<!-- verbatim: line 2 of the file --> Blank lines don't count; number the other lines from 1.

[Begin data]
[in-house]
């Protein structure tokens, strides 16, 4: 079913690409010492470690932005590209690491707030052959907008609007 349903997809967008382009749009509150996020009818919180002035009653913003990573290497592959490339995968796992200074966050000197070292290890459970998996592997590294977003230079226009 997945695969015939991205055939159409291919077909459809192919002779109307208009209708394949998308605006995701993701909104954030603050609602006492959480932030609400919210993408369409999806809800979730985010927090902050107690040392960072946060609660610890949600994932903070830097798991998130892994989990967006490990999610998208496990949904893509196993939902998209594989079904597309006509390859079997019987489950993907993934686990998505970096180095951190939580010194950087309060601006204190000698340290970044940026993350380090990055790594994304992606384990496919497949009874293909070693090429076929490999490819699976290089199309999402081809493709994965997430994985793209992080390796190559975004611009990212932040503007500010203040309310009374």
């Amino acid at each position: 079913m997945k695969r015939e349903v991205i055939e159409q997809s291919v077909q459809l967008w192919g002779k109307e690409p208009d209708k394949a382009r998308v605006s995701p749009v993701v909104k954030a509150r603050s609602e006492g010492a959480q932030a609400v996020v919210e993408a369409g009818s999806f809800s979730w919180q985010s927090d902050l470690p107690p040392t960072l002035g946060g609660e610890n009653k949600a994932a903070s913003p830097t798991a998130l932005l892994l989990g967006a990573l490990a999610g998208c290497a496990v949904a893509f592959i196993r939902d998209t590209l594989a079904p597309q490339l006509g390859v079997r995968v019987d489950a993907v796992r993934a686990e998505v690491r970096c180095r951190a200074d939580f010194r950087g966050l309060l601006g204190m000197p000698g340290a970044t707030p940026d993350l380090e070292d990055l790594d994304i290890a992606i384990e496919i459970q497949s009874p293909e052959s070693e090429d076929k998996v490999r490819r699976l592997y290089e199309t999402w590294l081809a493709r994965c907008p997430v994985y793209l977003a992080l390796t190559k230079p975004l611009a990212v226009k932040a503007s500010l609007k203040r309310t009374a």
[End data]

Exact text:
């Protein structure tokens, strides 16, 4: 079913690409010492470690932005590209690491707030052959907008609007 349903997809967008382009749009509150996020009818919180002035009653913003990573290497592959490339995968796992200074966050000197070292290890459970998996592997590294977003230079226009 997945695969015939991205055939159409291919077909459809192919002779109307208009209708394949998308605006995701993701909104954030603050609602006492959480932030609400919210993408369409999806809800979730985010927090902050107690040392960072946060609660610890949600994932903070830097798991998130892994989990967006490990999610998208496990949904893509196993939902998209594989079904597309006509390859079997019987489950993907993934686990998505970096180095951190939580010194950087309060601006204190000698340290970044940026993350380090990055790594994304992606384990496919497949009874293909070693090429076929490999490819699976290089199309999402081809493709994965997430994985793209992080390796190559975004611009990212932040503007500010203040309310009374």